There is no entry for “voile.” On page 304, “Muslin” is defined as “A fine cotton textile first made in India.” The entry also notes that “Book muslin (book calico) is a name derived from the booklike form in which some of the finer calicoes were folded and marketed in India.” The entry for muslin includes a “see also” reference to “mull,” which is defined on page 303 as “Soft, fine white cotton imported from India from the seventeenth century.”

Online Resources:

For more information about an individual fiber, fabric, or other material, select it on the right side menu for “Fibers, Fabrics, and Materials.” This will bring up all entries which have that tag, including (in most cases) a Glossary post like this one, which will offer a definition of that fiber, fabric, or material, and sometimes also offer useful links to outside sources on working with it. For more general information, visit the core entry for the Glossary: Fibers, Fabrics, and Materials. For a directory of all textile glossary posts, go to the Glossary Table of Contents.

Updated January 10, 2012

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Glossary: Cotton Fiber

Cotton is a natural fiber which comes from a plant. Many different fabrics are made from cotton fiber, including voile, batiste, organdy, calico, sateen, flannel, jean, and a wide variety of other fabrics.

“Cotton is a vegetable seed fiber. Botanically, the fibers are the protective covering of the seeds in the cotton plant, a shrub that grows from four to six feet high. Dry cotton fiber is from 88 percent to 96 percent cellulosic.” (Ingham and Covey, The Costume Technician’s Handbook, page 62)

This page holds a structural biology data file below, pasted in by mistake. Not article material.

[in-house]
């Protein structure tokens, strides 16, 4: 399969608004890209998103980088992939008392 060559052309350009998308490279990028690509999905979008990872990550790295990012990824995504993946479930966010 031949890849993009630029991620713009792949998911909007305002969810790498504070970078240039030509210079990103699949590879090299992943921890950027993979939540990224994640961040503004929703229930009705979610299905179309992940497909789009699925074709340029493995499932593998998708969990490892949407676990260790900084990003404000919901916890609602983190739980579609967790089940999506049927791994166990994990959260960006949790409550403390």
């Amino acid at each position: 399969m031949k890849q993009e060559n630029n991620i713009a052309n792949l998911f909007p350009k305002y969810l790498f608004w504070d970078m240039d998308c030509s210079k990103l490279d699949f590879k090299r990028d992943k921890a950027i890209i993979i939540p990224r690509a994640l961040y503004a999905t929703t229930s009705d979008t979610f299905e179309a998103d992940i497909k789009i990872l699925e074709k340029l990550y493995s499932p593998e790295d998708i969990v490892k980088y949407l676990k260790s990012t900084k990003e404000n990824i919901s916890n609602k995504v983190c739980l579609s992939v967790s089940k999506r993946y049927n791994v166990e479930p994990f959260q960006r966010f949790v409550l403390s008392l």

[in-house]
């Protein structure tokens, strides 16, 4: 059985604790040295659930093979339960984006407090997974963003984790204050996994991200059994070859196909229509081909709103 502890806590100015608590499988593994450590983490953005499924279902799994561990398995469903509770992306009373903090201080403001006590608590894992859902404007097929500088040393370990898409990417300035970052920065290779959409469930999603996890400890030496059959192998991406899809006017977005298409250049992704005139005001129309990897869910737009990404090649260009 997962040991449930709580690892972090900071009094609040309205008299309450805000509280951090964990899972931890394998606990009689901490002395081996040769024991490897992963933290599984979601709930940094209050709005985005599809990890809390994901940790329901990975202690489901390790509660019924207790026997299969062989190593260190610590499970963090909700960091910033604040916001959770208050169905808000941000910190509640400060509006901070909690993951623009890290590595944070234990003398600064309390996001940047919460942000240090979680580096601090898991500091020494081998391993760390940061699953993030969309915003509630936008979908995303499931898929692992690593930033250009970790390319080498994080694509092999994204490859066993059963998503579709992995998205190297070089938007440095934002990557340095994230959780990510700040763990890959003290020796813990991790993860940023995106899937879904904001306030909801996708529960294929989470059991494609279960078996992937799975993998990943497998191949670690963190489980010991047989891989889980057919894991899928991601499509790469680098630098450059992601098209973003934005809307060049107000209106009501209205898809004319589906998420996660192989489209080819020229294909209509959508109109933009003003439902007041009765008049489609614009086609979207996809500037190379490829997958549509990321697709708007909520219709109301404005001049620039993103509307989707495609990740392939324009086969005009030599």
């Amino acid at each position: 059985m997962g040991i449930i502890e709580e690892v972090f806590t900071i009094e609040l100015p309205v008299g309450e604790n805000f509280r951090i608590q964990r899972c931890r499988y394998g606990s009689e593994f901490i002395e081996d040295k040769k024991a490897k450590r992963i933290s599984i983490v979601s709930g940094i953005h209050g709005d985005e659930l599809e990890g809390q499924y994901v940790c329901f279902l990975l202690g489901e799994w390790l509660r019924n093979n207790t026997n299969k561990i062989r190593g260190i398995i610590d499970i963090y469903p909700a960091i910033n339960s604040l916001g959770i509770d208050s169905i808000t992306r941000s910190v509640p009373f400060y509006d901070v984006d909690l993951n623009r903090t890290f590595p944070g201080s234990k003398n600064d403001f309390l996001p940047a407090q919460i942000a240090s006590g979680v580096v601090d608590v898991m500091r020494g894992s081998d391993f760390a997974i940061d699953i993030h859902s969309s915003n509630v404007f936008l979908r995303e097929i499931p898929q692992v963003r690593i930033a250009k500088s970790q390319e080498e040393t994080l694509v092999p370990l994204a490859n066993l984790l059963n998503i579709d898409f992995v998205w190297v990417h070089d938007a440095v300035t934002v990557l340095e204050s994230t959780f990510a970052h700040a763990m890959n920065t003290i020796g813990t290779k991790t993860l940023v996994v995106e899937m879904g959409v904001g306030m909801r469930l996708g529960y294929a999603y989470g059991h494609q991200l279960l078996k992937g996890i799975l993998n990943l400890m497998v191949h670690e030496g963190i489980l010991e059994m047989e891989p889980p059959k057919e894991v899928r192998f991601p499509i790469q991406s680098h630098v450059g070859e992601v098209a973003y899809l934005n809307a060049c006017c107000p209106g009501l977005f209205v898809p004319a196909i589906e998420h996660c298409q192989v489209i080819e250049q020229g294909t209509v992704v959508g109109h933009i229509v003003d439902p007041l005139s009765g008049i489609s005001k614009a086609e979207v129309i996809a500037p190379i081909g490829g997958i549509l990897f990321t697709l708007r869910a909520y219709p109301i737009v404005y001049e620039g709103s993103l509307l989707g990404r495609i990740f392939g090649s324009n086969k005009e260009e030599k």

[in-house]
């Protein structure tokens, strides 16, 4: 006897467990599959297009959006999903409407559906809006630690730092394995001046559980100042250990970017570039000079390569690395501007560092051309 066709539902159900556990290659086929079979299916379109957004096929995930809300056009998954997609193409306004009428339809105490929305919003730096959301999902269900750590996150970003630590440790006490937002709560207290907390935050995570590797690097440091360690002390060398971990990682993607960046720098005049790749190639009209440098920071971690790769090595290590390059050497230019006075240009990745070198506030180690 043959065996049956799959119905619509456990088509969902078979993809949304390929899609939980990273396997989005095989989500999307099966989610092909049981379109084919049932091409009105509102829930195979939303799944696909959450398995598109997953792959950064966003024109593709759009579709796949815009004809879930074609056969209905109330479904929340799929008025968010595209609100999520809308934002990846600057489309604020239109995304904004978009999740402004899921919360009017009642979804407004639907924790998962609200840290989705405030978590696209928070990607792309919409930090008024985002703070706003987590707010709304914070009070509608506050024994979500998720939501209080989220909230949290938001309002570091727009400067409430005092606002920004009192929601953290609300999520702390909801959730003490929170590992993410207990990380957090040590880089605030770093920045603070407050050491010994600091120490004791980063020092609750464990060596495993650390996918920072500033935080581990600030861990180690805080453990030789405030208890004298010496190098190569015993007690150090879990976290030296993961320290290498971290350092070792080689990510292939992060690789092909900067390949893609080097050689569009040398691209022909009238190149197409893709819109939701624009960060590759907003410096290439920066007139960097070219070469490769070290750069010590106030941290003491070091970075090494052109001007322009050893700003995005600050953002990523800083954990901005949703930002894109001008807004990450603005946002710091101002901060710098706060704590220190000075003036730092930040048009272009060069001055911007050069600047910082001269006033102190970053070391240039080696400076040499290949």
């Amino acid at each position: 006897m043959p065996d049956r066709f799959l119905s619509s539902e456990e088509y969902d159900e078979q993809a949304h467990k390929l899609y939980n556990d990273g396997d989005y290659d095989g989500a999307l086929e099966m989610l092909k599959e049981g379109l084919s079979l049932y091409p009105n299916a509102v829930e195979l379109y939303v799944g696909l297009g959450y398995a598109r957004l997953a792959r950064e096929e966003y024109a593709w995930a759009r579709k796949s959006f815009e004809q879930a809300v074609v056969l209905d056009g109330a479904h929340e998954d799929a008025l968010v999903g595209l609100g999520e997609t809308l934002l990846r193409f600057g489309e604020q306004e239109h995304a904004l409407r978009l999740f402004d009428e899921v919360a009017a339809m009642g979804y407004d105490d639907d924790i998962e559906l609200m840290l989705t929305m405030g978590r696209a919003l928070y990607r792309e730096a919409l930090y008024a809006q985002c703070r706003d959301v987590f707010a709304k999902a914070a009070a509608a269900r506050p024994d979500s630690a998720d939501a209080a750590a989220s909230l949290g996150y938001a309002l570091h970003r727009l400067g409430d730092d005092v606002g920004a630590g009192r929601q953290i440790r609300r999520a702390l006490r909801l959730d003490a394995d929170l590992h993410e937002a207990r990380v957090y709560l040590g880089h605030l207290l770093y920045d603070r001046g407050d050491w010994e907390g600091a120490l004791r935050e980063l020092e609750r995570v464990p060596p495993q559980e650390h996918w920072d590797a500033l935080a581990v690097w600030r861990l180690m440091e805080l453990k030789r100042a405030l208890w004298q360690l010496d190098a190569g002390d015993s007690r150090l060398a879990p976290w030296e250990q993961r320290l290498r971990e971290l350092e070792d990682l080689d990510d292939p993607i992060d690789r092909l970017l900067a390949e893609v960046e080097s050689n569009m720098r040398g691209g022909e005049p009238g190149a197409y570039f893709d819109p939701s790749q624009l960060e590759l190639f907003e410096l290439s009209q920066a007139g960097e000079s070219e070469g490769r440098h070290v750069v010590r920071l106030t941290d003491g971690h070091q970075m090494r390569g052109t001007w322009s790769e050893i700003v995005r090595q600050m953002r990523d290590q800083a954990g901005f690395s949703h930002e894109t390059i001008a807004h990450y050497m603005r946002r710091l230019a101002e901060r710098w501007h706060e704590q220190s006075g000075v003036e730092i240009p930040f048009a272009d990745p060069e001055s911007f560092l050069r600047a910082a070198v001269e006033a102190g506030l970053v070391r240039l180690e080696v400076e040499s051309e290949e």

“Under magnification, cotton (a staple fiber) appears like a twisted ribbon. This twist is what makes cotton easy to spin. Cotton is weaker than flax, but its ease of manufacture quickly overcame that deficiency. Cotton is absorbent and thus comfortable to wear in hot weather.” (Bassett, Textiles for Regency Clothing 1800-1850, page 14)

“Extremely versatile in weight, texture, and construction. Found in fabric such as organdy, broadcloth, poplin, terry, corduroy, seersucker, denim, tweed. Used widely for summer wear, work clothes, and in heavier weights, for warm transitional garments.” (Butterick, Vogue Sewing, page 50)

“Cotton is cool, washable, appropriate to nearly all [mid 19th century living history] impressions in some way, and comes in a wide variety of colors and well-researched prints. Cottons fade with laundering and sun exposure, and tend to wear out more quickly than other fibers. It’s an economical choice for everyday or ‘wash’ garments.” (Clark, The Dressmaker’s Guide, 2nd ed., page 54)

For more information about an individual fiber, fabric, or other material, select it on the right side menu for “Fibers, Fabrics, and Materials.” This will bring up all entries which have that tag, including (in most cases) a Glossary post which will offer a definition of that fiber, fabric, or material, and sometimes also offer useful links to outside sources on working with it. For more general information, visit the core entry for the Glossary: Fibers, Fabrics, and Materials. For a directory of all textile glossary posts, go to the Glossary Table of Contents.

Glossary Entries for Cotton Fabrics:

Online Resources:

Print Resources: See the article Glossary: Fibers, Fabrics, and Materials for a list of print resources.

Updated January 10, 2012

1830s cuffs of white cotton voile

Garment

Note: this is only a possibility. I need to check on whether cuffs were worn/required for this period, and for this style of dress. If I don’t need them, I probably won’t make them initially. If they’re optional, I’ll probably plan on making a pair later.

1830s chemisette of white cotton voile

Garment